This Museeuw Flax bike is an orphaned demo bike that Road Bike Action didn’t want anymore and offered to us to test ride. We said "hell yeah" and converted it into a fixed/free with an Eccentric Eno hub.
Why not equipped with SRAM Red and destined for the cobbles? It’ll do that too in the Spring. For the Fall, like other cyclists, we want a fixed/free bike for just riding and spinning the legs. We’ve also been wanting to ride carbon fixed since seeing the District Carbon at Trek World (and before that in Lance’s twitter stream). So we converted a flax/carbon road bike and you can do it too for a few hundred dollars.
- Eccentric Eno Hub – fixed-free-flopping, eccentric thing of beauty
- Long-pull rear brake – rotating the elliptical axle ends up and back in the dropouts and adjusting for chain tension, required a longer brake drop.
- Pulled cables.
- Replaced big ring with Salsa bash guard.
- Removed derailers.
- Couple hours of shop time.
“Who am I to argue with Johan,” I said after meeting him at Interbike last year. He was excited about the frame and told me it wasn’t another spec’d bike with his name on it. From the first ride impression, it’s not. It doesn’t accelerate like the Scott rocketship and conversely that means I wouldn’t hesitate to spend all day riding it. Most noticeable was the front end stiffness. Stand up, go, and the bike doesn’t dive. Without an engineering degree, you can get an idea of the ride by looking at the massive head tube lug and wavy fork.
… with its flax composite frame the bike will glide effortlessly and with far greater control, over the bump and grind of Belgian PavÃ©.Â That in turn, leads to less physical demands on the rider – and increases their ability to stay with the pace.
In context to my ride, I stood up to show Mark V how stiff the fork was, forgot I was riding fixed (eventually this will happen), and was able to control the bucking bronco rear end with body english. I was right back on pace in a pedal stroke and the bike didn’t seem to care. In a thick Flemish accent, the bike was asking me, “that all you got? Hit a giant pothole next time!”
Later in the ride came the 1,000 ft of climbing up to Hugga HQ with a 39 x 17. I wasn’t exactly spinning, but the bike kept moving upwards.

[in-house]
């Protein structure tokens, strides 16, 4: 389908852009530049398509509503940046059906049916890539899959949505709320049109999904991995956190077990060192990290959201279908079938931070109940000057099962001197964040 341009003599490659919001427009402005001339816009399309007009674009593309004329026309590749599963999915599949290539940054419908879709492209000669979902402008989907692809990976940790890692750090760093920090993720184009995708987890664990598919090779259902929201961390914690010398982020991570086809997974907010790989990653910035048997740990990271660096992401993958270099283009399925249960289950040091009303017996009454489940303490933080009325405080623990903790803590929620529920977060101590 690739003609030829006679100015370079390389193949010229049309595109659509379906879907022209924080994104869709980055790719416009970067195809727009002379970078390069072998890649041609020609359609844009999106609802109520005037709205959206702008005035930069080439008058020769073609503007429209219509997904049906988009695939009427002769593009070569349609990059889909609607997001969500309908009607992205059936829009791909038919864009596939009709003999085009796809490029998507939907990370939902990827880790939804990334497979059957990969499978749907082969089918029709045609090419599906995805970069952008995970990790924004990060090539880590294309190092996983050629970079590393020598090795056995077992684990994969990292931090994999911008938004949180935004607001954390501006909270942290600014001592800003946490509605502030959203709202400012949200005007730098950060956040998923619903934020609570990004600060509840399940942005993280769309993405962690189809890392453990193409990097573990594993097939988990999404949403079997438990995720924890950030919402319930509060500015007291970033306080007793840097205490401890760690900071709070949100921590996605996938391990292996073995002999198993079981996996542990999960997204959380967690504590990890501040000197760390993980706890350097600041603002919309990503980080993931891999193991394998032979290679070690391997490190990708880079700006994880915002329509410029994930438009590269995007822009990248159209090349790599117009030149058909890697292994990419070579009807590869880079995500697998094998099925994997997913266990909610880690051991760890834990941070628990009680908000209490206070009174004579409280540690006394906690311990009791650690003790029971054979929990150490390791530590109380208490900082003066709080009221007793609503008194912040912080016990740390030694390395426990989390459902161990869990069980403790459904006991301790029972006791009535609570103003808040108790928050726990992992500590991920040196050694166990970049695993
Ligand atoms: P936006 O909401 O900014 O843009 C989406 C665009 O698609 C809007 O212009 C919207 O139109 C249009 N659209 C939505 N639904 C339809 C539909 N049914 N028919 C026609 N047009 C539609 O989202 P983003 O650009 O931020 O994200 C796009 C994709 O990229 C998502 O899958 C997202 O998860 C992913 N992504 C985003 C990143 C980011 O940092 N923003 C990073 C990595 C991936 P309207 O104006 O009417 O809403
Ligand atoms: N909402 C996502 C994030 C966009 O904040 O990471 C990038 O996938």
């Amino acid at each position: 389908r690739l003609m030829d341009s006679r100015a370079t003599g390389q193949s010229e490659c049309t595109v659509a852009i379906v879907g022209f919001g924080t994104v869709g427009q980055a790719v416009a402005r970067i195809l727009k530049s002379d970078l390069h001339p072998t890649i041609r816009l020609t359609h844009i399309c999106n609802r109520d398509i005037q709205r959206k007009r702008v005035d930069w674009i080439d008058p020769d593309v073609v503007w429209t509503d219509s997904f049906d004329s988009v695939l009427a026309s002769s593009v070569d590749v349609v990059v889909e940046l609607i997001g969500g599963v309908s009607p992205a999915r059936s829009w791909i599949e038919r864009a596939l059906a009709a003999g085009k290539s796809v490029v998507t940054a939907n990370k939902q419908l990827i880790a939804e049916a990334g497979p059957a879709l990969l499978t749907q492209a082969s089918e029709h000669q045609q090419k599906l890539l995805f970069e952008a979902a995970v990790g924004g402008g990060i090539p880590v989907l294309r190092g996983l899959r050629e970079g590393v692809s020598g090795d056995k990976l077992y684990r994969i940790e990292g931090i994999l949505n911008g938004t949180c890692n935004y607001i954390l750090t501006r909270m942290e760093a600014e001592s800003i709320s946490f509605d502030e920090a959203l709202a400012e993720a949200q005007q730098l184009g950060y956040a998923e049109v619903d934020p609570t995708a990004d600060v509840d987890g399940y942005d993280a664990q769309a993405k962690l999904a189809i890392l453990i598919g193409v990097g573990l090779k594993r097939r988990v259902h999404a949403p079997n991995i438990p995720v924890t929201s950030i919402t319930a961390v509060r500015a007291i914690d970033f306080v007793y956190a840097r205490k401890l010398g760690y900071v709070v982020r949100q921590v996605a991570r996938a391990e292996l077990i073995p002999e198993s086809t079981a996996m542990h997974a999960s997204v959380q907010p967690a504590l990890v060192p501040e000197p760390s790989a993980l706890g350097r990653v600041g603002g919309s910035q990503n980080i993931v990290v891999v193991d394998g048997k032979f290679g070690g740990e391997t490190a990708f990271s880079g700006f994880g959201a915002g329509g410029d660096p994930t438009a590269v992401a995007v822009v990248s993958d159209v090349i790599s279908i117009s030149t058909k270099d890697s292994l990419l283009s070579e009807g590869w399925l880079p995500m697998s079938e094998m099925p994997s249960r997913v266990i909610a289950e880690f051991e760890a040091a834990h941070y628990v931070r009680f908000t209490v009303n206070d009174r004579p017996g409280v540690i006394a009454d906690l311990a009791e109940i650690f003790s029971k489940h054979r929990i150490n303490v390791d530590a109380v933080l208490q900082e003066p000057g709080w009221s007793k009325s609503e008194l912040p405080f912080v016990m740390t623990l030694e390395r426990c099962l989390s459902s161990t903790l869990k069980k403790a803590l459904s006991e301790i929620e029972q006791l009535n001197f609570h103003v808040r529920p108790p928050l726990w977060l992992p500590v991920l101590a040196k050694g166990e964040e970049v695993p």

Conclusion: the Flax Fixed looks badass and the 50/50 mixture of carbon fiber and flax isn’t gimicky. The Eno Eccentric is a bike engineering marvel. If I was tired and no other bros present to impress with my climbing form, I could stop, flip the hub, and have two more gear choices: two free or one fixed.
I had the bike, wheels, rear brake, bashguard, and only spent on the Eno Eccentric for the conversion. At an MRSP of $160.00, that’s an inexpensive fixed or single speed. Total conversion cost is about the same as a good fixie frame.
A conversion benefit is the bike is your road bike fit and setup. You can convert it back by connecting the cables, rehanging the derailers, switching wheels, and putting the big ring back on.
I also believe in mixing up what you ride. I enjoy the freedom of urban riding without power or any computers or “training.” It’s just me, the bike, and the road.
I’ll report back after a few more rides and with the bike switched to single. The flax frame is a Euro-style, flat-on-the-top-tube fit and isn’t exactly dialed in for me. As a demo that’s ok, but a 56.5 top tube with a 130 stem has me rather stretched out.
Updating this post because I get asked about this bike so much. After a Fall riding fixed, returned the bike to geared mode, built it up with SRAM Red, added race blade fenders, and have been riding it ever since as a Winter bike. It’s a favorite of mine and the reason is the ride. Flax or not, the way the engineers laid up this bike has the best all-day ride quality of any carbon bike I’ve ridden. It’s flaxy vertical stiffness and horizontal compliance is made for the rouleur.
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